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Wal-Mart store opposed at Roxbury meeting

Residents fear impact on local businesses, bias

Attendees at a meeting at the Dudley Street Branch of the Boston Public Library last night heard several groups warn against opening a Wal-Mart store in Roxbury. Attendees at a meeting at the Dudley Street Branch of the Boston Public Library last night heard several groups warn against opening a Wal-Mart store in Roxbury. (Jim Davis/Globe Staff)
By Miriam Valverde
Globe Correspondent / September 23, 2011

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The possible opening of a Wal-Mart store in Roxbury drew strong opposition from residents and community leaders at a meeting last night, who said the company is not welcome in their neighborhood.

“Our community is under siege,’’ said Jamarhl Crawford, publisher and editor of Blackstonian, a newspaper catering to communities of color in Boston.

Crawford, one of the panelists at the community forum held last night at the Dudley Branch Library, said Roxbury was in a fragile state and that the opening of a Wal-Mart store would negatively affect local businesses. He said he feared the possibilities of discrimination, dead-end jobs, and a lack of benefits from the company.

Each of the panelists represented a different community organization. The meeting was hosted by the We Want Good Jobs Coalition, which includes more than a dozen social justice and economic development organizations.

No representative from Wal-Mart, the Arkansas-based retailer, was present at the meeting, which was attended by about 100 people. Russ Davis, executive director of Jobs with Justice and one of the organizers of the gathering, said the company had been invited.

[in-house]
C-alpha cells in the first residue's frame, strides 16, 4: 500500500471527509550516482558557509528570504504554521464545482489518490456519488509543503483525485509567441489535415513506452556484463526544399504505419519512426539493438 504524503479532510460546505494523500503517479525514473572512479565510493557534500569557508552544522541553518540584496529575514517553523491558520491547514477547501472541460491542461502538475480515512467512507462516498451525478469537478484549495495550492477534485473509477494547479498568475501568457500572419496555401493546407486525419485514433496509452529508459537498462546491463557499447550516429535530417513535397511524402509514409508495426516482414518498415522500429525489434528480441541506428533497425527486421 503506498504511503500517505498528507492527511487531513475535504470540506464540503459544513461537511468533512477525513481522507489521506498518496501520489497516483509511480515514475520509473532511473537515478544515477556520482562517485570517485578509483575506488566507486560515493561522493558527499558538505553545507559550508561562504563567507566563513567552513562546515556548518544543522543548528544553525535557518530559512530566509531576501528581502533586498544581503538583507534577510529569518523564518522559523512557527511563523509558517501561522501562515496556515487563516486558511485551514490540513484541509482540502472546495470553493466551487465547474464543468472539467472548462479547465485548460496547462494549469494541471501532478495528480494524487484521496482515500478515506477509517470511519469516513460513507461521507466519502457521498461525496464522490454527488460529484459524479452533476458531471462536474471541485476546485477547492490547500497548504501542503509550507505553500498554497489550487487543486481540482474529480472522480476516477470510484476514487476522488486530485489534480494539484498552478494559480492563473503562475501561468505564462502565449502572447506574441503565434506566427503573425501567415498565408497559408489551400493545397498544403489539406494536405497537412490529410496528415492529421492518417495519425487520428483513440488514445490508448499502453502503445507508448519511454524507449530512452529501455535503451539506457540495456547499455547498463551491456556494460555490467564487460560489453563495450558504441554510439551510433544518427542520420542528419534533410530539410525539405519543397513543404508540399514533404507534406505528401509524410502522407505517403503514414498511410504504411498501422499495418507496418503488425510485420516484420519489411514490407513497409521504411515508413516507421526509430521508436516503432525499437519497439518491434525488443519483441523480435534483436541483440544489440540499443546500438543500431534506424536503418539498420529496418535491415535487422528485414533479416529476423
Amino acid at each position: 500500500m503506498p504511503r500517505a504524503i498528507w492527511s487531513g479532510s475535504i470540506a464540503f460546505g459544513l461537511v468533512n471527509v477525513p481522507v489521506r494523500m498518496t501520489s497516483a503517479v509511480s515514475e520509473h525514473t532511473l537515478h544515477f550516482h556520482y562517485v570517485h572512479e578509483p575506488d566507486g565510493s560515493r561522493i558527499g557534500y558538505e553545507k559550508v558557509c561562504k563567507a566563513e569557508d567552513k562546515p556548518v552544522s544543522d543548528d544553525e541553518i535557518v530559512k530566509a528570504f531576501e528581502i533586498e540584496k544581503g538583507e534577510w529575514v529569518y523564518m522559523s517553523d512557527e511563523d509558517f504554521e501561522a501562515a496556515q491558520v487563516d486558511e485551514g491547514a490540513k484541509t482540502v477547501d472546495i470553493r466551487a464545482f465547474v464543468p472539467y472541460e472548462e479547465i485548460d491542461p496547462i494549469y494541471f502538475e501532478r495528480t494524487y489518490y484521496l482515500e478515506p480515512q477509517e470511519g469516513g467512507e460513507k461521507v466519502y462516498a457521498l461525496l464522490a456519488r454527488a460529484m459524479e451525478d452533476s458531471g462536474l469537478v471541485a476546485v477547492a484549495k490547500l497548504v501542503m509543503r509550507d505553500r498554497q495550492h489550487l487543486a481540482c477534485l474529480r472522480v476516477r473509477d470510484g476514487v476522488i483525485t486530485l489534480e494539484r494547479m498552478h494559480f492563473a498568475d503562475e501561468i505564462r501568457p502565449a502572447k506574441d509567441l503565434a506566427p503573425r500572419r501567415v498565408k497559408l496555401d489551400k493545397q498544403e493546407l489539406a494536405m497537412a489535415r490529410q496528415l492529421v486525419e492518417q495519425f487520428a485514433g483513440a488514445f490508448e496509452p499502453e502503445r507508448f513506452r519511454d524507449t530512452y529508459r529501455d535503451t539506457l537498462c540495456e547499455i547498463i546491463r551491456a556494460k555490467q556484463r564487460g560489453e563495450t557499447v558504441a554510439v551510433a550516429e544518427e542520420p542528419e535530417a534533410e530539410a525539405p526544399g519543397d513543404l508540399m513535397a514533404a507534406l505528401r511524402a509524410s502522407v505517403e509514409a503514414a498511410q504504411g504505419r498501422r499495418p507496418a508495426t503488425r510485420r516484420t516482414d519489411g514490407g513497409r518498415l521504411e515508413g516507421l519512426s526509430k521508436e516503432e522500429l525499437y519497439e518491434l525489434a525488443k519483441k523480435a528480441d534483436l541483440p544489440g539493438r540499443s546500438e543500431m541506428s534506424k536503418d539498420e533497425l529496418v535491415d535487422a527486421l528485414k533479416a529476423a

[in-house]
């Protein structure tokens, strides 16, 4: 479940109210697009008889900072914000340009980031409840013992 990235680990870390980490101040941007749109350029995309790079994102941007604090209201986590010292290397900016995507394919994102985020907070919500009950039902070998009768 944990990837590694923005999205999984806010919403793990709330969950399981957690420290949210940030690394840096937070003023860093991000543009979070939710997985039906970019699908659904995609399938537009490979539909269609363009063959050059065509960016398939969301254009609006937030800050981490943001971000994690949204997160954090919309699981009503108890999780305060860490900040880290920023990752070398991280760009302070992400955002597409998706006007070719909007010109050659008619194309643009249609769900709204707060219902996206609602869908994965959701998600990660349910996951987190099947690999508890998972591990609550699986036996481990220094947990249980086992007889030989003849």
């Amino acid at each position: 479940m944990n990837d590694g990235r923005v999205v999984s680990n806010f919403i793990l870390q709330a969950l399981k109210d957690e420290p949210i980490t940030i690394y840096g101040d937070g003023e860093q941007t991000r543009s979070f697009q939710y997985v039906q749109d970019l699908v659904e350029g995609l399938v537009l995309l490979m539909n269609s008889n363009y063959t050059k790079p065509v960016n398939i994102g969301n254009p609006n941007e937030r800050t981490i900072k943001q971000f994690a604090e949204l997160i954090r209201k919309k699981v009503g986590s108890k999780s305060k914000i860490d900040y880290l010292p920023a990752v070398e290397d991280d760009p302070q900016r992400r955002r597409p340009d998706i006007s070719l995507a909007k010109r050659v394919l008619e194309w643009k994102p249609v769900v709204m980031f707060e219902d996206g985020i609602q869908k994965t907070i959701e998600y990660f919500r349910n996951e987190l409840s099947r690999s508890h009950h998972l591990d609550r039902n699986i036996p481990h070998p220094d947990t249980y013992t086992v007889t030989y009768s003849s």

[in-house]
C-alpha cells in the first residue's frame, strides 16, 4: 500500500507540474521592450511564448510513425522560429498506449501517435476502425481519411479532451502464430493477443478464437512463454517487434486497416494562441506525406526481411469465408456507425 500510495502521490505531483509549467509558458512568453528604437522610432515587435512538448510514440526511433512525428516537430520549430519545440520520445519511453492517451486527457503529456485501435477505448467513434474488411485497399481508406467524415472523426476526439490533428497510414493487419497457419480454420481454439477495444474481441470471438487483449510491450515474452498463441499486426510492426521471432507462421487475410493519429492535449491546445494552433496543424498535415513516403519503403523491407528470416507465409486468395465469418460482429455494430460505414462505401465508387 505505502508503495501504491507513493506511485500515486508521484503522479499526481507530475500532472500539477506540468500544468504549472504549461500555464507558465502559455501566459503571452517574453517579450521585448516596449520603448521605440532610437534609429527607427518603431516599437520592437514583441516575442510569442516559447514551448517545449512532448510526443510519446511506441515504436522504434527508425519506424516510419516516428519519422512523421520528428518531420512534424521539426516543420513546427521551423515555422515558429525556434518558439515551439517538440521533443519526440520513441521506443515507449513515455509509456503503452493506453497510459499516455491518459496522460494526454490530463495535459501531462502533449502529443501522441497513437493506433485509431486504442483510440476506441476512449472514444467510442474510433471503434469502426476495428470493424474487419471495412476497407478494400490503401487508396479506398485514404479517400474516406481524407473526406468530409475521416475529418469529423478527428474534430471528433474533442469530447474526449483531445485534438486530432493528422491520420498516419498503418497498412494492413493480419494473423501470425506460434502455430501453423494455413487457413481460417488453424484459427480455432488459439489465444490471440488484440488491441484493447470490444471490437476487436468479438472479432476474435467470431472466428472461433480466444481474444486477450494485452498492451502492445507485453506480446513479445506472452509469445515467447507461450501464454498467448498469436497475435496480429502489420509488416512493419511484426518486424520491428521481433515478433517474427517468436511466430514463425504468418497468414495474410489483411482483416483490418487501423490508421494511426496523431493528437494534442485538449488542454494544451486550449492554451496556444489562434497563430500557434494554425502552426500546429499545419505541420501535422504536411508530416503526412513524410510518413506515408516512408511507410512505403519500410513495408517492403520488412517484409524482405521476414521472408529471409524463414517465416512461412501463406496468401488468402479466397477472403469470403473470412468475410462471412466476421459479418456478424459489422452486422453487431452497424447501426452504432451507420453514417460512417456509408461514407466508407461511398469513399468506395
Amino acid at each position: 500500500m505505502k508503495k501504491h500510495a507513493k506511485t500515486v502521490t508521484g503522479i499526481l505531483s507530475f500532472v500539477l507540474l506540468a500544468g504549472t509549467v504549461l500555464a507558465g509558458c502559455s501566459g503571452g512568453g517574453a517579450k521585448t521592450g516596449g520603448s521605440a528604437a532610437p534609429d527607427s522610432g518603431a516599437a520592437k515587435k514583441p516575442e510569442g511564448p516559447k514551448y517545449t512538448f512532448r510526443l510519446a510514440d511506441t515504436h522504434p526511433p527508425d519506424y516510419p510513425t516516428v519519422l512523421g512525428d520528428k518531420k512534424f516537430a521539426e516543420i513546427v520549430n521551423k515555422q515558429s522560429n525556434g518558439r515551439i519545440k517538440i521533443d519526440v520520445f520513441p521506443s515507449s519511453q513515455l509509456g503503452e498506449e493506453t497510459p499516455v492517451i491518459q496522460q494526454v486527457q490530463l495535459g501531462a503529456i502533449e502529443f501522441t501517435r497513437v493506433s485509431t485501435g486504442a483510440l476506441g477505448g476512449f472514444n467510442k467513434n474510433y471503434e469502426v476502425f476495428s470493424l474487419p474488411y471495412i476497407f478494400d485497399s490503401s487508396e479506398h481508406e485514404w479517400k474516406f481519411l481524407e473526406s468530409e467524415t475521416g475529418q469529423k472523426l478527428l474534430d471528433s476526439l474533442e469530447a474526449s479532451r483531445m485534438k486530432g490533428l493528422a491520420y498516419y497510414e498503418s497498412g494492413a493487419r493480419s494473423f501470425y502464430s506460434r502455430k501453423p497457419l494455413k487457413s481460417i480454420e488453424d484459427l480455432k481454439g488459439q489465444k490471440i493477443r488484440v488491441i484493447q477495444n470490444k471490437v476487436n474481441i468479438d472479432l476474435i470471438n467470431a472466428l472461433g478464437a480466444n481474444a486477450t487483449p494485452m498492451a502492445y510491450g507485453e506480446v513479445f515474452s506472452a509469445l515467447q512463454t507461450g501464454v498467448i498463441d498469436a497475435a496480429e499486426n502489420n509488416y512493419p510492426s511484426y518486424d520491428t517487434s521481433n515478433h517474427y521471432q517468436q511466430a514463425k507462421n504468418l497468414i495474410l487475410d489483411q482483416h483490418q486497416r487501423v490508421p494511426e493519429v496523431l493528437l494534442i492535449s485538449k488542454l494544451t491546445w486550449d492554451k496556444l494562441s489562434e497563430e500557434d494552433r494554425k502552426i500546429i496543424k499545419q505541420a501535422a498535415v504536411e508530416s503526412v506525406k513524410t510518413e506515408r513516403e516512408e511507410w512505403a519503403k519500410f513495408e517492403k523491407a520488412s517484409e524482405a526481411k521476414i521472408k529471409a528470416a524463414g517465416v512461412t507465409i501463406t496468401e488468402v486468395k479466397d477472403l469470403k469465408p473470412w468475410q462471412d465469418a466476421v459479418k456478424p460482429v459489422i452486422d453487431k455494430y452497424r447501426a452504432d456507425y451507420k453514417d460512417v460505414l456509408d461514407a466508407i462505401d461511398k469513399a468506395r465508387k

“While we still do not have any announced projects in the city of Boston, we think our stores can be part of the solution for folks that need a job or want more affordable grocery options in their neighborhood,’’ said Steven V. Restivo, Wal-Mart senior director of community affairs, in an e-mail to the Globe last night.

He said the company believes residents should have the option to choose where they work and shop.

“Unfortunately, some of the louder voices in this debate don’t represent the majority opinion,’’ Restivo said. “This fact is made clear every time we open a new store as thousands of local residents - none of whom went to a rally, attended a council meeting, or called a radio show - show their support by shopping our store.’’

According to the company’s website, as of June 2011 there are 11 supercenters and 36 Wal-Mart discount stores in Massachusetts. There are also two Sam’s Club membership warehouse stores operated by the company.

Tito Jackson, the city councilor representing Roxbury, said at the forum that he stands in solidarity with residents against Wal-Mart.

“Wal-Mart has not come and spoken to my office,’’ Jackson said. “And I think that’s very problematic.’’

Jackson said he was worried that Wal-Mart was trying to “jump on board’’ as public funds were becoming available in the city.

Some of those attending the meeting last night said they were very concerned with the possibility of a Wal-Mart opening in their neighborhood but want to hear from company representatives before they take a position.

“I’m kind of conflicted because I don’t understand how people can be against jobs coming into the neighborhood. Any job is better than no job,’’ Lionel Rogers, 49, of Roxbury said. “There are other low-paying companies out there. Why aren’t folks rallying against them?’’

Some of the panelists speaking against Wal-Mart said the company offers low wages and that residents have high standards that demand better paying jobs.

Najee-ullah Hasan, 66, of Roxbury, said he wants to hear from Wal-Mart, because “there must be some benefits to having them in the community.’’

Organizers said they plan on hosting more meetings in order to figure out the fate of the neighborhood.

Miriam Valverde can be reached at mvalverde@globe.com.


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